A Thirst for Excitement Is Hidden in Your Genes
Sensation seeking—the urge to do exciting things—has been linked to dopamine, a chemical that carries messages in your brain. For a new study published in Psychological Science, a journal of the Association for Psychological Science, scientists analyzed genes in the dopamine system and found a group of mutations that help predict whether someone is inclined toward sensation seeking.
Sensation seeking has been linked to a range of behavior disorders, such as drug addiction. It isn’t all bad, though. “Not everyone who’s high on sensation seeking becomes a drug addict. They may become an Army Ranger or an artist. It’s all in how you channel it,” says Jaime Derringer, a PhD student at the University of Minnesota and the first author of the study. She wanted to use a new technique to find out more about the genetics of sensation seeking. Most obvious connections with genes, like the BRCA gene that increases the risk for breast cancer, have already been found, Derringer says. Now new methods are letting scientists look for more subtle associations between genes and all kinds of traits, including behavior and personality.
Derringer used a kind of mutation in DNA called a single-nucleotide polymorphism, or SNP. A SNP is a change in just one “letter” of the DNA. She started by picking eight genes with various roles related to the neurotransmitter dopamine, which has been linked to sensation seeking in other studies. She looked at group of 635 people who were part of a study on addiction. For each one, she had genetic information on 273 SNPs known to appear in those 8 genes and a score for how much they were inclined to sensation seeking. Using that data, she was able to narrow down the 273 SNPs to 12 potentially important ones. When she combined these 12 SNPs, they explained just under 4 percent of the difference between people in sensation seeking. This may not seem like a lot, but it’s “quite large for a genetic study,” Derringer says.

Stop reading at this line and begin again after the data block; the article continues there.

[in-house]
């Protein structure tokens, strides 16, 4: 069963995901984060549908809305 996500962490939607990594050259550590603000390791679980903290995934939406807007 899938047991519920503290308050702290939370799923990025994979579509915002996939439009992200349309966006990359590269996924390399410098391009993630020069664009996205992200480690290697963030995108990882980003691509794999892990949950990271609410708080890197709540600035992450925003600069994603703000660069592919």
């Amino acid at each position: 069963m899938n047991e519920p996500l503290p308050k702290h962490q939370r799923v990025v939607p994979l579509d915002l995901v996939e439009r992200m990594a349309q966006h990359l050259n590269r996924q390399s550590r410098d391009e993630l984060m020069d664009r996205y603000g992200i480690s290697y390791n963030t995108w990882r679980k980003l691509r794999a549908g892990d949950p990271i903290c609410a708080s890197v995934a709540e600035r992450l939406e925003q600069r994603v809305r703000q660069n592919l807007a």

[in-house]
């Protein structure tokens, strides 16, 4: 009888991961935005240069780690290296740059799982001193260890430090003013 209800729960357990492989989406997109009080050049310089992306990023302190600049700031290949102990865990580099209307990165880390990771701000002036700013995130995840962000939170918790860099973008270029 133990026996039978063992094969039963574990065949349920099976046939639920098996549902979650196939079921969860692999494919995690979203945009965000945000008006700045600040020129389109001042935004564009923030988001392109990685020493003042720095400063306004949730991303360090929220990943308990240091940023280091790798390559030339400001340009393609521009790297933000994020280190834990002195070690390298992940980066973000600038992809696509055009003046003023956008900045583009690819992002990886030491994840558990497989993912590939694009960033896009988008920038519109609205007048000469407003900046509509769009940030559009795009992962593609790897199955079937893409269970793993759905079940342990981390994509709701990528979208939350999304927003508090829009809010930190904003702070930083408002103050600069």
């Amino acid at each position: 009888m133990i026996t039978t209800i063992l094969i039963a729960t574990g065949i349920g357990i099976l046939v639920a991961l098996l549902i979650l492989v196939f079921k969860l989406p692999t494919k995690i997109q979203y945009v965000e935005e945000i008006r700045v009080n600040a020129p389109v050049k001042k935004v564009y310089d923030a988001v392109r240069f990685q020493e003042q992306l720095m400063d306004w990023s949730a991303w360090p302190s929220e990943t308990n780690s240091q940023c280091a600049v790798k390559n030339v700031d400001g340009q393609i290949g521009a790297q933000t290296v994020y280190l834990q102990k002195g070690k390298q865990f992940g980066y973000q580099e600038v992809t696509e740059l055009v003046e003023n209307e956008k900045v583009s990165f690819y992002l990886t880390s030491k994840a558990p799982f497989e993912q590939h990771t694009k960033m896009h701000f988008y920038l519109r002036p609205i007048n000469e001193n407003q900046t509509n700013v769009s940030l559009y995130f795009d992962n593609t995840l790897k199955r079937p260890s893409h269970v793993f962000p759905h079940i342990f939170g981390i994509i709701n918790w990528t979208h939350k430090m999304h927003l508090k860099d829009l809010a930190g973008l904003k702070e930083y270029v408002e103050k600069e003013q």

It’s too soon to go out and start screening people for these mutations; not enough is known about how genes affect behavior. “One of the things we think is most exciting about this isn’t necessarily the story about dopamine and sensation seeking,” says Derringer. “It’s rather the method that we’re using. We used a sample of 635 people, which is extremely small, and we were still able to detect a significant effect. That’s actually quite rare in these studies.” She said the same method could be used to look at the link between biology and other behaviors—dopamine and cocaine dependence, for example, or serotonin and depression.
Eventually these methods could lead to tests that might help predict whether someone is likely to have problems later, and whether there should be early intervention to guide them down a healthier path.